The 2020 presidential election is likely to play out over the largest battlefield in recent history as changing demographics and political alignments dramatically reshape the American political landscape.
After decades in which a small handful of states in the industrial Midwest sat at the fulcrum of American political geography, the epicenter has broadened substantially. As he seeks reelection, President TrumpDonald John TrumpSenate advances public lands bill in late-night vote Warren, Democrats urge Trump to back down from veto threat over changing Confederate-named bases Esper orders ‘After Action Review’ of National Guard’s role in protests MORE will play defense in Sun Belt states that have been the foundation of the Republican Party and offense in the Great Plains and the Northeast, more regularly Democratic territory.
Though Democrats have not yet settled on a nominee, initial polls show reliably red states like Arizona, Texas and North Carolina are in play. At the same time, Trump’s unique coalition gives Republicans the chance to compete for states like Minnesota, which last voted Republican in 1972, and New Hampshire, which hasn’t turned red since George W. Bush won it in 2000.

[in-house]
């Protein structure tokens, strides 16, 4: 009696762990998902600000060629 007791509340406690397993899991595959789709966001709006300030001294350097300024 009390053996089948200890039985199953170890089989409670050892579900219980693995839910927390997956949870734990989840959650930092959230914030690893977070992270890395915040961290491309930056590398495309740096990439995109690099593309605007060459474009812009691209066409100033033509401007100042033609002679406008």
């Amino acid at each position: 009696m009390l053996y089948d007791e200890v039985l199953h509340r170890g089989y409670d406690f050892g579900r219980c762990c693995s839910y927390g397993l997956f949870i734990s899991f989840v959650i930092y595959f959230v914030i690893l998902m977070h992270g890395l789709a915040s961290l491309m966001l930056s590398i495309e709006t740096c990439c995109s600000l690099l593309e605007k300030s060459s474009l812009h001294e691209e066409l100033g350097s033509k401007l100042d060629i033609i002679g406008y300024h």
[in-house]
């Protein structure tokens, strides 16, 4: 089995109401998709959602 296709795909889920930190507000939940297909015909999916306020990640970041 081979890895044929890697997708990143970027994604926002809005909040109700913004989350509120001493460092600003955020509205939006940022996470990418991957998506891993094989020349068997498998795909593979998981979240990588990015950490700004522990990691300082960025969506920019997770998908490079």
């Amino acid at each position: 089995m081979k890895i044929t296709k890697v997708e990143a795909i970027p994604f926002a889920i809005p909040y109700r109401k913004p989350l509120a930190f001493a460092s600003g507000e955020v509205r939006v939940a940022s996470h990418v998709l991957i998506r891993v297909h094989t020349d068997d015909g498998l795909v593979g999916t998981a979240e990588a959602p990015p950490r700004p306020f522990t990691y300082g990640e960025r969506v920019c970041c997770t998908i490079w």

“It is wrong to think everything hinges on the same few states in the upper Midwest,” said Cal Jillson, a political scientist at Southern Methodist University.
The broader battlefield is a reflection of two simultaneous trends that are fundamentally reshaping American politics.
The first is the rise of two younger generations of voters, the millennials and Generation Z, who have notably more liberal views than their parents and grandparents; in the 2018 midterm elections, more than 60 percent of voters under the age of 40 favored Democrats.
Those voters are far more diverse than earlier generations, and they are beginning to participate in electoral politics at higher rates. Next year, they will make up more than a third of the electorate; the baby boomer generation will make up just 28 percent, down from a peak of about 38 percent in 2000.
The second trend is a historic realignment of political preferences among older voters along educational lines, particularly in suburban communities.
Better-educated voters, once a cornerstone of the Republican electorate, see Trump in a particularly unfavorable light. Those without a college degree, once union workers who formed the bedrock of the Democratic electorate, are gravitating toward a president who promises a revival of an age when a blue-collar manufacturing job was the path to a stable middle-class life.
The shift among well-educated voters has been stark. In the 2010 midterms, when Republicans reclaimed control of Congress, exit polls showed white college-educated voters favored Republican candidates by a 58 percent to 39 percent margin. In the 2018 midterms, those same white college graduates backed Democrats, 53 percent to 45 percent. Whites without a college degree favored Republicans almost as much in 2018 (61 percent) as in 2010 (63 percent).